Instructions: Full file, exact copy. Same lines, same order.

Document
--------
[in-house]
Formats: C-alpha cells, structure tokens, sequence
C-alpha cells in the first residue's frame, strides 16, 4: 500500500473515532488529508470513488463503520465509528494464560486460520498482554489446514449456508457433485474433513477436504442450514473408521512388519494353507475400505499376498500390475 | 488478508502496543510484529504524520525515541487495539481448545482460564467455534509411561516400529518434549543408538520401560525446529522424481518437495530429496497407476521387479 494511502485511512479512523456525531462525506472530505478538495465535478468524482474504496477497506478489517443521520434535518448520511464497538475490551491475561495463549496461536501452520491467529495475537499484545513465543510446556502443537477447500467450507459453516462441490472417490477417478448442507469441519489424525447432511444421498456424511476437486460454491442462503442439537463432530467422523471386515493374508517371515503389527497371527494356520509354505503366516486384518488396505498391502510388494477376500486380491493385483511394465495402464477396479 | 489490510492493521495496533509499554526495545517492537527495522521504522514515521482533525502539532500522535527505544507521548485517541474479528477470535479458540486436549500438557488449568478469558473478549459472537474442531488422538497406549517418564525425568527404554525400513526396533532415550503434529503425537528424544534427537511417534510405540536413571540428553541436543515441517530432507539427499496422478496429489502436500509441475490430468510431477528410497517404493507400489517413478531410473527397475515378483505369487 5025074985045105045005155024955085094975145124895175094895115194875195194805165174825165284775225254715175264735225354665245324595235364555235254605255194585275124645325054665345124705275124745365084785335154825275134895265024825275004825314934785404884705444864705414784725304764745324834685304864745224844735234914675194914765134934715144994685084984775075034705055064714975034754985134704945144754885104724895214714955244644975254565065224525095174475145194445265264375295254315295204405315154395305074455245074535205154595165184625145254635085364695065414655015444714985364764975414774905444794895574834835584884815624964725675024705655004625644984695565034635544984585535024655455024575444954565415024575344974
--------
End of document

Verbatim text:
[in-house]
Formats: C-alpha cells, structure tokens, sequence
C-alpha cells in the first residue's frame, strides 16, 4: 500500500473515532488529508470513488463503520465509528494464560486460520498482554489446514449456508457433485474433513477436504442450514473408521512388519494353507475400505499376498500390475 | 488478508502496543510484529504524520525515541487495539481448545482460564467455534509411561516400529518434549543408538520401560525446529522424481518437495530429496497407476521387479 494511502485511512479512523456525531462525506472530505478538495465535478468524482474504496477497506478489517443521520434535518448520511464497538475490551491475561495463549496461536501452520491467529495475537499484545513465543510446556502443537477447500467450507459453516462441490472417490477417478448442507469441519489424525447432511444421498456424511476437486460454491442462503442439537463432530467422523471386515493374508517371515503389527497371527494356520509354505503366516486384518488396505498391502510388494477376500486380491493385483511394465495402464477396479 | 489490510492493521495496533509499554526495545517492537527495522521504522514515521482533525502539532500522535527505544507521548485517541474479528477470535479458540486436549500438557488449568478469558473478549459472537474442531488422538497406549517418564525425568527404554525400513526396533532415550503434529503425537528424544534427537511417534510405540536413571540428553541436543515441517530432507539427499496422478496429489502436500509441475490430468510431477528410497517404493507400489517413478531410473527397475515378483505369487 5025074985045105045005155024955085094975145124895175094895115194875195194805165174825165284775225254715175264735225354665245324595235364555235254605255194585275124645325054665345124705275124745365084785335154825275134895265024825275004825314934785404884705444864705414784725304764745324834685304864745224844735234914675194914765134934715144994685084984775075034705055064714975034754985134704945144754885104724895214714955244644975254565065224525095174475145194445265264375295254315295204405315154395305074455245074535205154595165184625145254635085364695065414655015444714985364764975414774905444794895574834835584884815624964725675024705655004625644984695565034635544984585535024655455024575444954565415024575344974